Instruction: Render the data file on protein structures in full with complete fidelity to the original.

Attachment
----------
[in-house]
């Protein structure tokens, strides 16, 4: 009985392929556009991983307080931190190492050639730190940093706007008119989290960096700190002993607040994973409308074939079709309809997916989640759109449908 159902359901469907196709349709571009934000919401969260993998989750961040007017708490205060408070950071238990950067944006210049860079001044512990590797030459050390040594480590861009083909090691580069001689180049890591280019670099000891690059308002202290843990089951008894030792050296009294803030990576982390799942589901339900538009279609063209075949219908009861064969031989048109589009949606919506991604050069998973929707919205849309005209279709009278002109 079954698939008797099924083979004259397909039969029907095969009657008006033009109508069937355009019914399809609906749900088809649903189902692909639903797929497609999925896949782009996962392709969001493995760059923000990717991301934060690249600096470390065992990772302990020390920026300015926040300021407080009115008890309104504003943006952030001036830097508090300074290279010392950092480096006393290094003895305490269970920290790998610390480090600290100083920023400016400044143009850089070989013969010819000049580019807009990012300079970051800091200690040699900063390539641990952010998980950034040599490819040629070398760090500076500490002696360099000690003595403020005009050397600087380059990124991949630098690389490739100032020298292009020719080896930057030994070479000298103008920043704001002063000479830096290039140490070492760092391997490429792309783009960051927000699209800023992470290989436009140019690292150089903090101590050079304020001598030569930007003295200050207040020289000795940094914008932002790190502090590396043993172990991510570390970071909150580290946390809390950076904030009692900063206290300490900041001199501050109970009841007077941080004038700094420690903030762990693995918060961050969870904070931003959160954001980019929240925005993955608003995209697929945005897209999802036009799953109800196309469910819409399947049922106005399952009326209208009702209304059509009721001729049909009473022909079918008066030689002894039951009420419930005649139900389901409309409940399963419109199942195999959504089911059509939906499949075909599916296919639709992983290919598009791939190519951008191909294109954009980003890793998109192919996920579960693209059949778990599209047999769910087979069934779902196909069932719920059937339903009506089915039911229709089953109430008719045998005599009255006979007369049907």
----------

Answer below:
[in-house]
């Protein structure tokens, strides 16, 4: 009985392929556009991983307080931190190492050639730190940093706007008119989290960096700190002993607040994973409308074939079709309809997916989640759109449908 159902359901469907196709349709571009934000919401969260993998989750961040007017708490205060408070950071238990950067944006210049860079001044512990590797030459050390040594480590861009083909090691580069001689180049890591280019670099000891690059308002202290843990089951008894030792050296009294803030990576982390799942589901339900538009279609063209075949219908009861064969031989048109589009949606919506991604050069998973929707919205849309005209279709009278002109 079954698939008797099924083979004259397909039969029907095969009657008006033009109508069937355009019914399809609906749900088809649903189902692909639903797929497609999925896949782009996962392709969001493995760059923000990717991301934060690249600096470390065992990772302990020390920026300015926040300021407080009115008890309104504003943006952030001036830097508090300074290279010392950092480096006393290094003895305490269970920290790998610390480090600290100083920023400016400044143009850089070989013969010819000049580019807009990012300079970051800091200690040699900063390539641990952010998980950034040599490819040629070398760090500076500490002696360099000690003595403020005009050397600087380059990124991949630098690389490739100032020298292009020719080896930057030994070479000298103008920043704001002063000479830096290039140490070492760092391997490429792309783009960051927000699209800023992470290989436009140019690292150089903090101590050079304020001598030569930007003295200050207040020289000795940094914008932002790190502090590396043993172990991510570390970071909150580290946390809390950076904030009692900063206290300490900041001199501050109970009841007077941080004038700094420690903030762990693995918060961050969870904070931003959160954001980019929240925005993955608003995209697929945005897209999802036009799953109800196309469910819409399947049922106005399952009326209208009702209304059509009721001729049909009473022909079918008066030689002894039951009420419930005649139900389901409309409940399963419109199942195999959504089911059509939906499949075909599916296919639709992983290919598009791939190519951008191909294109954009980003890793998109192919996920579960693209059949778990599209047999769910087979069934779902196909069932719920059937339903009506089915039911229709089953109430008719045998005599009255006979007369049907």